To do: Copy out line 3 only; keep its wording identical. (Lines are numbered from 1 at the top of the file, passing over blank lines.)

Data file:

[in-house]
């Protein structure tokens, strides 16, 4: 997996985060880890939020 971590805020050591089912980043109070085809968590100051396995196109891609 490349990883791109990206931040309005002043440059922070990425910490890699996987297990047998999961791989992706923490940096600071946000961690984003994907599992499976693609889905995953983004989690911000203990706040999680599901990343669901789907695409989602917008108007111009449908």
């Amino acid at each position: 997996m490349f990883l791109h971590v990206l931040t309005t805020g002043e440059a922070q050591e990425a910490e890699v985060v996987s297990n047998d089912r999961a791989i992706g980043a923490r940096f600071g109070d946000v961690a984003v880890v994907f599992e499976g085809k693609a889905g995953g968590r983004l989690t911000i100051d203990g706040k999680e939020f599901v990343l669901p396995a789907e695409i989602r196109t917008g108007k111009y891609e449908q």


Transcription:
């Amino acid at each position: 997996m490349f990883l791109h971590v990206l931040t309005t805020g002043e440059a922070q050591e990425a910490e890699v985060v996987s297990n047998d089912r999961a791989i992706g980043a923490r940096f600071g109070d946000v961690a984003v880890v994907f599992e499976g085809k693609a889905g995953g968590r983004l989690t911000i100051d203990g706040k999680e939020f599901v990343l669901p396995a789907e695409i989602r196109t917008g108007k111009y891609e449908q």